Laptop Thieves Punk'd! Six Amazing Recovery Stories

Pilfered in Portlandia

In October 2010, somebody smashed the front window of Nancy Wiebelhaus's home in Portland, Oregon, and ran off with three laptops: two MacBooks and a MacBook Pro.

One of the MacBooks was running GadgetTrak. "I bought it because the same thing happened a couple of years ago when we had three laptops stolen. These kinds of property crimes are really, really common in my neighborhood," says Wiebelhaus, an eighth-grade language arts teacher.

Once activated, GadgetTrak begins tracking location and network information whenever the stolen laptop connects to the Internet. It also captures photos of the person using the device, and sends them to the computer's owner.

amazing laptop recoveries
The GadgetTrak software pinpointed the location of Wiebelhaus's stolen laptop on a map, and captured video of the thief using the laptop's front-facing camera. Image: GadgetTrak
"Over the course of a week or two, I got three videos of people who had my laptop," says Wiebelhaus. GadgetTrak also sent her an IP address that the suspects were using to go online.

She forwarded the information to Portland Police Department, which subpoenaed the Internet service provider. The ISP identified the customer who had been assigned that particular IP address.

The detective on the case immediately recognized the name of the customer. The suspect was already in jail, having been arrested recently on another crime.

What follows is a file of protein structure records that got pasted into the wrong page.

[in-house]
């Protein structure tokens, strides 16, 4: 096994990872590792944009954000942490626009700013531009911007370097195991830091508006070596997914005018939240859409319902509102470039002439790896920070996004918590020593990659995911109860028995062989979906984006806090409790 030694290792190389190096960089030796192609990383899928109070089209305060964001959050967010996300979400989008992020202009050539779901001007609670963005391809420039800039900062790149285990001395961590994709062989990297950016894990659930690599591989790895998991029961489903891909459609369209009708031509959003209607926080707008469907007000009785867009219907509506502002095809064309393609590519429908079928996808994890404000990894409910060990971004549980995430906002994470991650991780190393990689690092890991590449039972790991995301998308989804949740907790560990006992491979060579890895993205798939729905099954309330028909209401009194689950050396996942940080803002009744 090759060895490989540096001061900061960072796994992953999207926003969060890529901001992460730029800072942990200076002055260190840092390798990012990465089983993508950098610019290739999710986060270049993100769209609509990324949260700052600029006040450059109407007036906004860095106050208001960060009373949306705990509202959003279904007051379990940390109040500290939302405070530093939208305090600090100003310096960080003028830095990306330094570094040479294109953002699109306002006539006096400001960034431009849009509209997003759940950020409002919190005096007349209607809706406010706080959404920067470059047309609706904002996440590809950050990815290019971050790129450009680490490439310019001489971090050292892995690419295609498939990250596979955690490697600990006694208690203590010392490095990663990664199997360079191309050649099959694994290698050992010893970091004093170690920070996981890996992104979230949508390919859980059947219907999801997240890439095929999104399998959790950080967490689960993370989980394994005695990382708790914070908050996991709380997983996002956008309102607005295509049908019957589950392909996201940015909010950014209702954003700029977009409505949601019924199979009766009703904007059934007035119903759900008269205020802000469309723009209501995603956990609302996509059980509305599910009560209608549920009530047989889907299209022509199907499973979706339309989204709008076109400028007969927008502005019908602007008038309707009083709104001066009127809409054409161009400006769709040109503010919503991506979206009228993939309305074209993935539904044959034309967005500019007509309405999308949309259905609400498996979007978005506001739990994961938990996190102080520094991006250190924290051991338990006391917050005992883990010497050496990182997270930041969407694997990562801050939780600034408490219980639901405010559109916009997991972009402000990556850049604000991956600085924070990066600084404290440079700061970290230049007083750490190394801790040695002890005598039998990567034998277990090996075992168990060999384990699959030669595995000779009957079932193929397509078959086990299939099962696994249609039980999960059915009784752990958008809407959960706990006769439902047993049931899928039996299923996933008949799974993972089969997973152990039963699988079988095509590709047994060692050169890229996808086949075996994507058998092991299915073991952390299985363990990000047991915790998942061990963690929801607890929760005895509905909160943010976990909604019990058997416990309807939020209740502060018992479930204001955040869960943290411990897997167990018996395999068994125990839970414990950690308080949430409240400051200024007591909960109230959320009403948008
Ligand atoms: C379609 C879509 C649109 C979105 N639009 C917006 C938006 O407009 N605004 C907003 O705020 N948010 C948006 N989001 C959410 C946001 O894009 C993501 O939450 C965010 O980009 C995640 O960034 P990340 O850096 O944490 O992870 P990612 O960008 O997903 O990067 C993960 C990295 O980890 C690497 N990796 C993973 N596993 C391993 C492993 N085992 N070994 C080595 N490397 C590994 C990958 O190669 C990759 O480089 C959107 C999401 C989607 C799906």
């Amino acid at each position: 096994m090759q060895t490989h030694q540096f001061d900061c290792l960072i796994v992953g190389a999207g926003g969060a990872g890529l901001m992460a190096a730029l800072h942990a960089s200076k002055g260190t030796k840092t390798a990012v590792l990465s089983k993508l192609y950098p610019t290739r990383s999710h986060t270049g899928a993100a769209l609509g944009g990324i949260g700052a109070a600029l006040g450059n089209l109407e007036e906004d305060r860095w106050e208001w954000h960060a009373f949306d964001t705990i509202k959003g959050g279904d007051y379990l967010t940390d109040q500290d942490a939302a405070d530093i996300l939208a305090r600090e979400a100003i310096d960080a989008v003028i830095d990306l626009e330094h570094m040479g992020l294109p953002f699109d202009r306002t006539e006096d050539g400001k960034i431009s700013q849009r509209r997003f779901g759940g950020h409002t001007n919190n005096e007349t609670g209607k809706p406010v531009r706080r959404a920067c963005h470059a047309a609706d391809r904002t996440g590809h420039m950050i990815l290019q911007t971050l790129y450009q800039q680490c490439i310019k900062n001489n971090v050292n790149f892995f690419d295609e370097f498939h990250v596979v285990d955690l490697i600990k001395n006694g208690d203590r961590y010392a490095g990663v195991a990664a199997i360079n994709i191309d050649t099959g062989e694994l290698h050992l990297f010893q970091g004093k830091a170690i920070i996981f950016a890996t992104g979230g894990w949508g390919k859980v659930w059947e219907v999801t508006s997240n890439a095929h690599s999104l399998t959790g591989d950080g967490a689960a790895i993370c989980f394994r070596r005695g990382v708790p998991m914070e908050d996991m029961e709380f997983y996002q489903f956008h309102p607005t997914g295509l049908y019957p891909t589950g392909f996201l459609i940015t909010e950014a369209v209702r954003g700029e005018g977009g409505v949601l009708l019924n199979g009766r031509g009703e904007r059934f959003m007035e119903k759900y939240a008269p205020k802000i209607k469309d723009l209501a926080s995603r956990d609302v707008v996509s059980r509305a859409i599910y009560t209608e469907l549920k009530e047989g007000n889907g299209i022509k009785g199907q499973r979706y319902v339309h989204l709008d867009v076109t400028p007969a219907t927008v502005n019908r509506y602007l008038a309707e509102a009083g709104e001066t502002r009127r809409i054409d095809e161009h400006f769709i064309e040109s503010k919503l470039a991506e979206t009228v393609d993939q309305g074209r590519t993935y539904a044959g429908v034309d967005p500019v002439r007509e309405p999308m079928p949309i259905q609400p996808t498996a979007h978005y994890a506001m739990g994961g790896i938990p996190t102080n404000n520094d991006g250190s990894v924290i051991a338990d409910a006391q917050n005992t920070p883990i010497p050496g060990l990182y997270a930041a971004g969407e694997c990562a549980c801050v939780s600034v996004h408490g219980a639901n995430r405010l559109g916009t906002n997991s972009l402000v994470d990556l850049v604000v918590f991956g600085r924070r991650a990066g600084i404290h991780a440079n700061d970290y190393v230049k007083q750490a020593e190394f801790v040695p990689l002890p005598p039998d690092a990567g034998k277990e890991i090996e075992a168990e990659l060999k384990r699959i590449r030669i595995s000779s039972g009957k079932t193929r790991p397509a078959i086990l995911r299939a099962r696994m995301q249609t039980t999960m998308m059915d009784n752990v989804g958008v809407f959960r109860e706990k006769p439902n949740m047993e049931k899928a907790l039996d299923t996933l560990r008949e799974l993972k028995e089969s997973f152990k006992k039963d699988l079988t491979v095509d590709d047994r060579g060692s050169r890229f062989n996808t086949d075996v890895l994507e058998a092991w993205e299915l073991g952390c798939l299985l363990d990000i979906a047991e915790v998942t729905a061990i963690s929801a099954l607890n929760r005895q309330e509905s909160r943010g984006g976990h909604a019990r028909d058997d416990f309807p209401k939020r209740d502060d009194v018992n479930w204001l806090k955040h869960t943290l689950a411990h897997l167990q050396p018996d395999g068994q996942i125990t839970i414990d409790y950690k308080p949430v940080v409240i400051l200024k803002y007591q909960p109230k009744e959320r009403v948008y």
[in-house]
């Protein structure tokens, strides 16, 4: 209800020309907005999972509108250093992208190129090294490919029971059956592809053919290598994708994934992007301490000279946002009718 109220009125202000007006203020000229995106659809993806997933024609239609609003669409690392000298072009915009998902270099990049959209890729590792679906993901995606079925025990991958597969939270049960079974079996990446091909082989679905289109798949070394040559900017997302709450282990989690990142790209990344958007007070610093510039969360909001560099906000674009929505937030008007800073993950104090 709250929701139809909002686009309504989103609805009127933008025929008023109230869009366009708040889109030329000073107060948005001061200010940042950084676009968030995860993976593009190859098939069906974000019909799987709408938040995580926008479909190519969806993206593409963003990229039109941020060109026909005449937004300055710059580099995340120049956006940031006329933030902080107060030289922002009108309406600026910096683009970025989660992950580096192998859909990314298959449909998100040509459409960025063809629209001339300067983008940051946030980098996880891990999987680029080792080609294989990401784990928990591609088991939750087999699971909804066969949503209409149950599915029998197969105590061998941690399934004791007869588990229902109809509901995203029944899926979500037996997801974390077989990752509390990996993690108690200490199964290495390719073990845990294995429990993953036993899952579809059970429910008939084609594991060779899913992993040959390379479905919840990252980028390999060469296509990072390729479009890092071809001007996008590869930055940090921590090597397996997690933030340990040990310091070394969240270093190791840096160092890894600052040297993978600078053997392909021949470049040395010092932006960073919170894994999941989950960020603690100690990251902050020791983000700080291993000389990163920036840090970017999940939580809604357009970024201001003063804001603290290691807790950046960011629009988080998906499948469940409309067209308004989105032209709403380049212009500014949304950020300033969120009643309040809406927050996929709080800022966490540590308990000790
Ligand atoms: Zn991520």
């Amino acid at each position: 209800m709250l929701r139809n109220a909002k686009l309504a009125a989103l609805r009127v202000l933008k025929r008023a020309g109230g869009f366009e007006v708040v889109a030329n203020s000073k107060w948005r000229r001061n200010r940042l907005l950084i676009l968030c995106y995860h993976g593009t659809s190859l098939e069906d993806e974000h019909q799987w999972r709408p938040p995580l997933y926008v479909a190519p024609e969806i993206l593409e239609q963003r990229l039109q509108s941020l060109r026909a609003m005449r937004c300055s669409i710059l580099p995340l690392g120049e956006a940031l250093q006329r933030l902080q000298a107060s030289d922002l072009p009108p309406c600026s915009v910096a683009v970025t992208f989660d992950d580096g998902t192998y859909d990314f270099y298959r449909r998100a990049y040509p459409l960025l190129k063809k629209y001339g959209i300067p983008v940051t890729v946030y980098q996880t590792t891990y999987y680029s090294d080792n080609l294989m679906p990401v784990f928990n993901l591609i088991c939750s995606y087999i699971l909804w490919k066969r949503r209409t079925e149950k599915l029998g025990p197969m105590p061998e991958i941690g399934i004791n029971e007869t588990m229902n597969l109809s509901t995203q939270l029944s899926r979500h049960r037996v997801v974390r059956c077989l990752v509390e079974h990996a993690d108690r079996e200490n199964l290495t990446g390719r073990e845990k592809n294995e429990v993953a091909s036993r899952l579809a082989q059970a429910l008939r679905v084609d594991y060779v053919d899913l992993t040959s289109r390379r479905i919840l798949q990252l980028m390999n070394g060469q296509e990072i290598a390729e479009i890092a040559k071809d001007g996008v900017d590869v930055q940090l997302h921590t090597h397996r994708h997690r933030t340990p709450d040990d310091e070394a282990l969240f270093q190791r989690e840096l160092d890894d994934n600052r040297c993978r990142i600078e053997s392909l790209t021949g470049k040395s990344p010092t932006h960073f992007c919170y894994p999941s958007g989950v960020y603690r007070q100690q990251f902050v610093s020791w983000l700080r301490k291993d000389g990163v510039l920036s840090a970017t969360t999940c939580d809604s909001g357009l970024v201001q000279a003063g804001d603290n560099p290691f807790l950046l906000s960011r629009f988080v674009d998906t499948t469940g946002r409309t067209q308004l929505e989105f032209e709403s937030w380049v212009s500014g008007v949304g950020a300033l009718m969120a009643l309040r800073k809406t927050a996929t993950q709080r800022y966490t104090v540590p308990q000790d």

The defendant, Tracy Miller, 48, ended up pleading "no contest" to the burglary. He was sentence to an additional 31 months in prison.

"While the software helped in catching the person who broke into my house, in the end I never did get my laptops back," says Wiebelhaus.

Miller reportedly told police that he had traded one of the MacBooks to his dealer for drugs. The whereabouts of the other two laptops is unknown.

Video From Stolen Laptop

'This Guy Has My MacBook'

When Oakland, California, resident Joshua Kaufman arrived home on March 21, 2011, he found his apartment burglarized and his MacBook stolen. He reported the crime to Oakland Police Department the same day.

Kaufman's laptop was running Hidden, a Mac-recovery app that captures spy photos of the thief (and sometimes of friends and family, too), screenshots of computing activities, and location information. With Hidden’s help, Kaufman immediately began amassing a dossier of photos, screenshots, and network and location information about his missing Mac.

amazing laptop recovery stories